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Research Article

Role of Working Memory in Task Switching

Author:

André Vandierendonck

Department of Experimental Psychology, Ghent University, BE
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Abstract

A review shows that task switching under memory load yields variable patterns of findings with some studies showing no interaction at all, while other studies provide evidence for an interaction. A model of working memory is presented consisting of a declarative storage component for instantiation of information and an executive storage module that contains task sets and task rules. The model is applied to two studies with very similar methodologies but yielding contrasting results, namely the task-span procedure (Logan, 2004) and the time-based resource sharing procedure (Liefooghe, Barrouillet, Vandierendonck, & Camos, 2008), when task switching is performed under a working memory load. The model accounts for the contradictory results, supporting the general hypothesis that task switching calls on working memory.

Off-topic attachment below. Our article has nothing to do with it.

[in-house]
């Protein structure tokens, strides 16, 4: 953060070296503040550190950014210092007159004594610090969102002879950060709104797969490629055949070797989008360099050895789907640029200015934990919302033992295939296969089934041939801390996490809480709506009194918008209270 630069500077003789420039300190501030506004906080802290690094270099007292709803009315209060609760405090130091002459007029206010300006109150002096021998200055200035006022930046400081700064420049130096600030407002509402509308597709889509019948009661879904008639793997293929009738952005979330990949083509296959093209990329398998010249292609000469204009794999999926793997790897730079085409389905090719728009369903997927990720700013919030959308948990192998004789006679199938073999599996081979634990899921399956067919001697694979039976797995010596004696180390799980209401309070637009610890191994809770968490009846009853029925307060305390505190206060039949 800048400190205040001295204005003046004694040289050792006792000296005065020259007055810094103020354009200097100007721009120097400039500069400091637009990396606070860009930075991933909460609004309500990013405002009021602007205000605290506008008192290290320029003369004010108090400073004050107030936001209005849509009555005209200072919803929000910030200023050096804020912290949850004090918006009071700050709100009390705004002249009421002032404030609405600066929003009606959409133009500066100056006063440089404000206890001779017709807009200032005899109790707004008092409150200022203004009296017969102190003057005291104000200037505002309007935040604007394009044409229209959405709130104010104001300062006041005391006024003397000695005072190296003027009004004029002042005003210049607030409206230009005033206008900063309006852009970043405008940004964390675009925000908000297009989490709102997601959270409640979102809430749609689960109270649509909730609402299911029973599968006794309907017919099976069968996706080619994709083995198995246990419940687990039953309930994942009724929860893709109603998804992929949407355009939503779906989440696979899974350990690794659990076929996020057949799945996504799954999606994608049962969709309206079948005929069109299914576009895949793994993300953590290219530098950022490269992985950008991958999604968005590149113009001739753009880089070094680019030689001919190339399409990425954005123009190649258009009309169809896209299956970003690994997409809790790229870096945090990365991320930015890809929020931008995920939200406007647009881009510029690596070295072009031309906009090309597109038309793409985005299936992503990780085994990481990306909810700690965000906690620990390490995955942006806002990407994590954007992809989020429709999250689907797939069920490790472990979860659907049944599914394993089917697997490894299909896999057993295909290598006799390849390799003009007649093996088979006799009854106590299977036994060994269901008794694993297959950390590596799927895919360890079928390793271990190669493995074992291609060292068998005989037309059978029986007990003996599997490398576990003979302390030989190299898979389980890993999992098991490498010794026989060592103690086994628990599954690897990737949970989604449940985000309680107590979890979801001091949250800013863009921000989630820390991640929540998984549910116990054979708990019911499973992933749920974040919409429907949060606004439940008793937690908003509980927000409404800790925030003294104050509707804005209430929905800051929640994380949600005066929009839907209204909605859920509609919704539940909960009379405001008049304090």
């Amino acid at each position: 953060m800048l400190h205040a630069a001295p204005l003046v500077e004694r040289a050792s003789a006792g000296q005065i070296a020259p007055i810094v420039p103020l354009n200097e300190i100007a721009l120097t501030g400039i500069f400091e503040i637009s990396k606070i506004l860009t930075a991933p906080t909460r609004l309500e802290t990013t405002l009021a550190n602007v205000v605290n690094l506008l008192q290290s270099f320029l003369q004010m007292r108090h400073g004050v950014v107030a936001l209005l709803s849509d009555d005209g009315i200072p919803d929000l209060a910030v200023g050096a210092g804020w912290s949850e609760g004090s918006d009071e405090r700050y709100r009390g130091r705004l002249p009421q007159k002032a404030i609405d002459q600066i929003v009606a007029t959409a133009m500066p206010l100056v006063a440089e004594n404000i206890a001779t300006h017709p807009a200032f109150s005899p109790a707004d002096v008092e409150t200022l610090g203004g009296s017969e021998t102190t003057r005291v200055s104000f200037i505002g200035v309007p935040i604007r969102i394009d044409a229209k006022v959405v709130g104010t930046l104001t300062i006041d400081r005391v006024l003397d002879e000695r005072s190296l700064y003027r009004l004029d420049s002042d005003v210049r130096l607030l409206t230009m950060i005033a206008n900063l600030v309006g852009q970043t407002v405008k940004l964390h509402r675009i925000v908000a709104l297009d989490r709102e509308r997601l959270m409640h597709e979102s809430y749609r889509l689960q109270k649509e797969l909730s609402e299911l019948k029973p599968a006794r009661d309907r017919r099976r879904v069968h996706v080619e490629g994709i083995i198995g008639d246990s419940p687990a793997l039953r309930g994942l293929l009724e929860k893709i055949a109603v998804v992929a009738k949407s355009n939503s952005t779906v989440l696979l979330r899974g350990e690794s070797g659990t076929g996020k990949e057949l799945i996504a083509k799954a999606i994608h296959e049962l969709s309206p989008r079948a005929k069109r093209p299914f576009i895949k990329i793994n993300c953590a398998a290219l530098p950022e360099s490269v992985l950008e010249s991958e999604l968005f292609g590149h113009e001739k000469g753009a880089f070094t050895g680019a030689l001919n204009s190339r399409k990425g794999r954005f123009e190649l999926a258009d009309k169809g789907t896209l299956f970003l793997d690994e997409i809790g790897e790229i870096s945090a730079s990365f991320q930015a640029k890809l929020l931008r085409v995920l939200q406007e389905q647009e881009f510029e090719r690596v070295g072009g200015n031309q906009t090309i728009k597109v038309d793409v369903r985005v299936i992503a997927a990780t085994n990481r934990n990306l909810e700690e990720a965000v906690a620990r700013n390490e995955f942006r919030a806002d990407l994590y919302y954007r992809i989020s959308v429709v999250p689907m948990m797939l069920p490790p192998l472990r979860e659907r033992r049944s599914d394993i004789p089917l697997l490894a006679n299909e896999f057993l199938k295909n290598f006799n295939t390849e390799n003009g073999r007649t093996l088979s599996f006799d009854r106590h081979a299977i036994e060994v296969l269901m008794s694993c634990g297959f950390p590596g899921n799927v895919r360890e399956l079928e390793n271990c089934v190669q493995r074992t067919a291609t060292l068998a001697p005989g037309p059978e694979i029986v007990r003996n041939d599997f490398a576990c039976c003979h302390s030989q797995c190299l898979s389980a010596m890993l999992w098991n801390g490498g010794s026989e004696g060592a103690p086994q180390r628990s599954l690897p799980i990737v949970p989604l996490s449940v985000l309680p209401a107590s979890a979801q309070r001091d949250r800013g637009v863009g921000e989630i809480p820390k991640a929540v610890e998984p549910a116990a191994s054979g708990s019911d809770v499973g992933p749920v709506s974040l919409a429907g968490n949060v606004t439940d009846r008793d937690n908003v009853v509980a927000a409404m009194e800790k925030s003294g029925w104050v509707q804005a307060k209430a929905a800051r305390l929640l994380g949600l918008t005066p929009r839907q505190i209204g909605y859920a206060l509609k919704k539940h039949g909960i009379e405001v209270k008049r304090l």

How to Cite: Vandierendonck, A., (2012). Role of Working Memory in Task Switching. Psychologica Belgica. 52(2-3), pp.229–253. DOI: http://doi.org/10.5334/pb-52-2-3-229
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Published on 01 Sep 2012.
Peer Reviewed

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